A keloid is a type of raised scar. Unlike other raised scars, keloids grow much larger than the wound that caused the scar. People who are prone to keloids can develop them after any form of trauma to the skin including piercings, tattoos, burns, surgery, etc. The most common areas of keloids are ears, neck, chest, back, and shoulders.
Did you know…
it can take up to a year to see the first sign of a keloid? Keloids typically develop slowly over time and sometimes become hard and firm. Keloids can be very noticeable and pose a significant cosmetic issue and affect a person’s self-esteem. Additionally, they can become itchy or even painful without treatment.
Frequently Asked Questions
How do I know if I have a keloid?
If you develop a keloid, you’ll likely notice one or more of the following signs and symptoms. Following trauma, your scar may begin to grow and spread to cover an area larger than the original scar. When you touch the scar, it may feel different in texture than the rest of your skin. It tends to be darker than the normal color of your skin, and can even by itchy or painful. If you are uncertain, a dermatologist can usually diagnose a keloid by looking at it.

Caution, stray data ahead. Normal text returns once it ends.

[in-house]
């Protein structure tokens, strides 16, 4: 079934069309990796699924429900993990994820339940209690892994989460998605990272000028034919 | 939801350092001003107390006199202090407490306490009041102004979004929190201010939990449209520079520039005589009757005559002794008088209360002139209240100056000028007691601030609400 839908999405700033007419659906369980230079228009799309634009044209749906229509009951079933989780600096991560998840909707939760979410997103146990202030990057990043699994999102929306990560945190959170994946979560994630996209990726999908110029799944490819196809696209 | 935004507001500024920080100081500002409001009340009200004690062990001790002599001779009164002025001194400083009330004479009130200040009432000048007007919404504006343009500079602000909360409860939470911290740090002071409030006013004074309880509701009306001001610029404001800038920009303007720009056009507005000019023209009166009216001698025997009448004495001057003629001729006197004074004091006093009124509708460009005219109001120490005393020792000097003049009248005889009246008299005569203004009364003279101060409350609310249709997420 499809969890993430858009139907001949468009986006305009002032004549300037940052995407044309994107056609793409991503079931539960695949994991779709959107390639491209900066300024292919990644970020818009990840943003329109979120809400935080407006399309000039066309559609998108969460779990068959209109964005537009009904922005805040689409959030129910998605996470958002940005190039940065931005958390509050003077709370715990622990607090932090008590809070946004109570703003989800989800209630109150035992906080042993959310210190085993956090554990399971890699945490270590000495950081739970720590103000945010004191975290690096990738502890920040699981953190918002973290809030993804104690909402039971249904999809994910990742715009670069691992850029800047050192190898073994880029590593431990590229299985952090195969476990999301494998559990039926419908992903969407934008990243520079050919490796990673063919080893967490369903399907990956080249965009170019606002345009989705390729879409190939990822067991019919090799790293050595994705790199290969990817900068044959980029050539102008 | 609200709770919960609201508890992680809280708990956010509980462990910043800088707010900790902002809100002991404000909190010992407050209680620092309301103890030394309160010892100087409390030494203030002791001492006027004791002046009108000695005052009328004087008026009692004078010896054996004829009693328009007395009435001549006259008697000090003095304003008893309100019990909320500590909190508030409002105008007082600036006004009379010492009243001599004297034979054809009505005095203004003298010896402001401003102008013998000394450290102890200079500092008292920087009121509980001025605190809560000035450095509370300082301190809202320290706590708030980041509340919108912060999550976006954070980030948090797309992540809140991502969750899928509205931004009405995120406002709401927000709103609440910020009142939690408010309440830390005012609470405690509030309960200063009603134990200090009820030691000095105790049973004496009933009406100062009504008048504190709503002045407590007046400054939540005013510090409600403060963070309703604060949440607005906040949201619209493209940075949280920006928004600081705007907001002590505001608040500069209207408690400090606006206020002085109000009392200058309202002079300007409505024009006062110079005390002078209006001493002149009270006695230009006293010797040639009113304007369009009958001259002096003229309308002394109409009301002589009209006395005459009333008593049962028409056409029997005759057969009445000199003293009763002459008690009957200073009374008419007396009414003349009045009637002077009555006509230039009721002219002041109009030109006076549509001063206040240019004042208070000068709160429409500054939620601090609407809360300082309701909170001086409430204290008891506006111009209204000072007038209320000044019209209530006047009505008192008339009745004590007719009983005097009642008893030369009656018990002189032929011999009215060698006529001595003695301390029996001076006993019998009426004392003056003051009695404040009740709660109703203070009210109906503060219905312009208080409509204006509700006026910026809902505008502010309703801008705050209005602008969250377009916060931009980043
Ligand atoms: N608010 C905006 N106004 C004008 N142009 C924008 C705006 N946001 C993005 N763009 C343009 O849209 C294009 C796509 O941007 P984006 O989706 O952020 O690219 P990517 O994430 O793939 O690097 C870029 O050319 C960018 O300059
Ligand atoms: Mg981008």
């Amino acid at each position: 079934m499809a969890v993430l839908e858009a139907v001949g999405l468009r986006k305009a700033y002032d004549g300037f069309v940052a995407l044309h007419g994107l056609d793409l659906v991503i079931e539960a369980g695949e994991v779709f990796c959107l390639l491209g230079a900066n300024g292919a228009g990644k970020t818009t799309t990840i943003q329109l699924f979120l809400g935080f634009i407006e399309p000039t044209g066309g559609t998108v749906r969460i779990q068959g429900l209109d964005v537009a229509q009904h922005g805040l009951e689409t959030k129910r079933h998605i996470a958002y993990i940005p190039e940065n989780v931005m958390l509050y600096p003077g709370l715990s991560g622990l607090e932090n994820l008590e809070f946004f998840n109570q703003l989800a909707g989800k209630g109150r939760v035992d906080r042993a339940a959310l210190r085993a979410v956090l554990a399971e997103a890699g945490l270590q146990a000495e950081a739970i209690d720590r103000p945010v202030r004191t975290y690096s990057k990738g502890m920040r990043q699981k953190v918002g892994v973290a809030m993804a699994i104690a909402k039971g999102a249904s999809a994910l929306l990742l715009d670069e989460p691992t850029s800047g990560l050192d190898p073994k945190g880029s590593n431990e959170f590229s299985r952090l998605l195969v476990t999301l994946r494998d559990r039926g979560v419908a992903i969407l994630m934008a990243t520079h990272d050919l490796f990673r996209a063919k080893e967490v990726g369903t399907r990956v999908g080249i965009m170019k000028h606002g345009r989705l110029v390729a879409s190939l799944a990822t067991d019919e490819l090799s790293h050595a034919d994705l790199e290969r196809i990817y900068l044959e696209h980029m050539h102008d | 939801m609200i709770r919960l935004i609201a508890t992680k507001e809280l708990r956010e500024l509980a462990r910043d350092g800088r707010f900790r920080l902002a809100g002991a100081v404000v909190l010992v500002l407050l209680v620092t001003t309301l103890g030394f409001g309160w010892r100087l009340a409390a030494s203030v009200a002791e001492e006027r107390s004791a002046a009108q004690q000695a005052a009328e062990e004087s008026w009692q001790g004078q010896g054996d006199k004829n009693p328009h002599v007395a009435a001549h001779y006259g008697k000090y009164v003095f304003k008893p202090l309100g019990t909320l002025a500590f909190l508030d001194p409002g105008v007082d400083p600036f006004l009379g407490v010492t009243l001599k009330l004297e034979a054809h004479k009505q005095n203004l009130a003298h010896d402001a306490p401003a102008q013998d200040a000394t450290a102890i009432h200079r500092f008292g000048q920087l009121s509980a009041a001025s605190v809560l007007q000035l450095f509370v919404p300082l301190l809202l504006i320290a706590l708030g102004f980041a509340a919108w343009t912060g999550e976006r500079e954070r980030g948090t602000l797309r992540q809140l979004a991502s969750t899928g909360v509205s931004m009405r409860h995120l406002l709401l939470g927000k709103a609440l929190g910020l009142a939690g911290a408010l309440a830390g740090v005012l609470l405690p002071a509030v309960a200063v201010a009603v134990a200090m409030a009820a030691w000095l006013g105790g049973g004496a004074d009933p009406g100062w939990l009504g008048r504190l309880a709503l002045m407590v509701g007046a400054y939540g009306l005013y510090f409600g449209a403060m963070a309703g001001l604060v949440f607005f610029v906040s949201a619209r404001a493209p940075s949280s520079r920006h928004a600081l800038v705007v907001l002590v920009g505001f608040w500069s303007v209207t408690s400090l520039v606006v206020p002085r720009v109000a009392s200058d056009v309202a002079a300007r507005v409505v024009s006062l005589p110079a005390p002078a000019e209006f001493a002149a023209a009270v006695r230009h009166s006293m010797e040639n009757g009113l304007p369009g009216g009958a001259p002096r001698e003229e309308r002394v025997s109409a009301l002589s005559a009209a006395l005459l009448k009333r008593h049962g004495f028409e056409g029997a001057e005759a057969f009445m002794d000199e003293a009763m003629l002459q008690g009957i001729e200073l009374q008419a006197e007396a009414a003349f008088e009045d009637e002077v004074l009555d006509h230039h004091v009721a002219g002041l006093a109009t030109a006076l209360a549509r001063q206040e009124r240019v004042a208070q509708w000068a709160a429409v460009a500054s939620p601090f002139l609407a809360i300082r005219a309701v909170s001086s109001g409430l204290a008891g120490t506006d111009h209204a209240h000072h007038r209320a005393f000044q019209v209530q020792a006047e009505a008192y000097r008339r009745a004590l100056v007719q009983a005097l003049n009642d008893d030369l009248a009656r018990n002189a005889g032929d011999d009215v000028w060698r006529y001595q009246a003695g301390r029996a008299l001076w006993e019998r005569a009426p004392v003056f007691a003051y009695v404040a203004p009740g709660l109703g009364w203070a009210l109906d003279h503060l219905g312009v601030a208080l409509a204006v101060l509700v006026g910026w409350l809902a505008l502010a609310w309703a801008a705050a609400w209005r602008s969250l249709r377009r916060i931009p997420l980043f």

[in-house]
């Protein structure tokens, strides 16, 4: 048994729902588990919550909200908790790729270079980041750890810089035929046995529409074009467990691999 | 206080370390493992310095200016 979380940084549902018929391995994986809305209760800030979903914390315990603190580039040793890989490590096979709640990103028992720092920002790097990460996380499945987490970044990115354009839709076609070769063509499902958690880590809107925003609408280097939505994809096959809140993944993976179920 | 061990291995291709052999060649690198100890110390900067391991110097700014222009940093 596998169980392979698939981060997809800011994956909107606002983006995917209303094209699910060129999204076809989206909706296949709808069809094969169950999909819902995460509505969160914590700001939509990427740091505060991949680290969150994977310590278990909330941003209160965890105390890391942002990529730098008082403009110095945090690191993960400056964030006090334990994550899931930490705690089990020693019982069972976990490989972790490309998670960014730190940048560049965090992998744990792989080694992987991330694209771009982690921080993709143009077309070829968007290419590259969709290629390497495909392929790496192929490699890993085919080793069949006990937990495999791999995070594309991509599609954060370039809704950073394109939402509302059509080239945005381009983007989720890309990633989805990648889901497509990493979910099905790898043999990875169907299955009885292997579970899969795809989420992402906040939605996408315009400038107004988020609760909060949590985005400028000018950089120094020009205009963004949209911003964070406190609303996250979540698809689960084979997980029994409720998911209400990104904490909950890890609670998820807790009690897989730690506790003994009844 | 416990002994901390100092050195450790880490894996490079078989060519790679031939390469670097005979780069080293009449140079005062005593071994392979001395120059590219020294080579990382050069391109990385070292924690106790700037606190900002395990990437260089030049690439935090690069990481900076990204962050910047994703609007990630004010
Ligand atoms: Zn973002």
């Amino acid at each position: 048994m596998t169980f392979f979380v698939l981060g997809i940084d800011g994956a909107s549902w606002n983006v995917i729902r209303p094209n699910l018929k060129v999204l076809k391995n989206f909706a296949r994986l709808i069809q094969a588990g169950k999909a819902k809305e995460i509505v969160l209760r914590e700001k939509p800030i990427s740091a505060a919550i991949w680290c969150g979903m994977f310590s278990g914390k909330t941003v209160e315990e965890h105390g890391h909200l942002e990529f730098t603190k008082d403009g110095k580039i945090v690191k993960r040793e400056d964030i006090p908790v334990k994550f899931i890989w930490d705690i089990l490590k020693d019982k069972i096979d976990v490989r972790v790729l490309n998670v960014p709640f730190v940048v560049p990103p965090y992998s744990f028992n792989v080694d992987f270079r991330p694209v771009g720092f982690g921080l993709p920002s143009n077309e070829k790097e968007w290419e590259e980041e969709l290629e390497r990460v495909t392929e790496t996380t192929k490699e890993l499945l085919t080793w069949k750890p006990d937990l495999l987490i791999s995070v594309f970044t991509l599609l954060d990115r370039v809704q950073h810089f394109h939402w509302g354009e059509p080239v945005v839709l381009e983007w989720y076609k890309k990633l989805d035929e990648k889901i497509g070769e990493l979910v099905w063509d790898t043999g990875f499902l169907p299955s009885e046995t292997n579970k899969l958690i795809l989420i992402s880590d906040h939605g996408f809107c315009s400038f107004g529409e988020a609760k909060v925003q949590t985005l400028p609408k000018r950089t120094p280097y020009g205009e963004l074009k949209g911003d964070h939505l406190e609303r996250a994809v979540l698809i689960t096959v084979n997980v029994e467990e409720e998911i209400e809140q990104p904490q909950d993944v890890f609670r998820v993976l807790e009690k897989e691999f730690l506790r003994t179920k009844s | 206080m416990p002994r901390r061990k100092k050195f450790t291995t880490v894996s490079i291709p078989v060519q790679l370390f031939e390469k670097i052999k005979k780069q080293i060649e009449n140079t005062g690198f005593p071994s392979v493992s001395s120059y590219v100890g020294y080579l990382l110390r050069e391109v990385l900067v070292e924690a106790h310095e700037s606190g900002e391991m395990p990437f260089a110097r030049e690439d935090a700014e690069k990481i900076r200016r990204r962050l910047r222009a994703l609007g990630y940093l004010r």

Am I a candidate for treatment for my keloid?
If you answer yes to any of the following questions you may be a candidate for keloid treatment:
- Do you want to ease the pain or itch associated with your keloid?
- Will flattening or softening the keloid help you feel better?
- If you have a keloid on your ear, is your primary goal to wear earrings again?
Knowing what you expect will help your dermatologist provide you with realistic information about what treatment can do. It will also help your dermatologist create your treatment plan.
What can I expect during the treatment?
The dermatologist will work with you to determine the right treatment plan for you. Treatment may involve injections of corticosteroids or other medications, surgical removal, laser therapy, cryotherapy, radiation, or a combination of treatments. It is important to note that surgical removal is not a permanent solution and nearly 100% of keloids that are surgically removed will recur. Thus, consultation with the dermatologist is very important to determine the appropriate therapy and set expectations for treatment.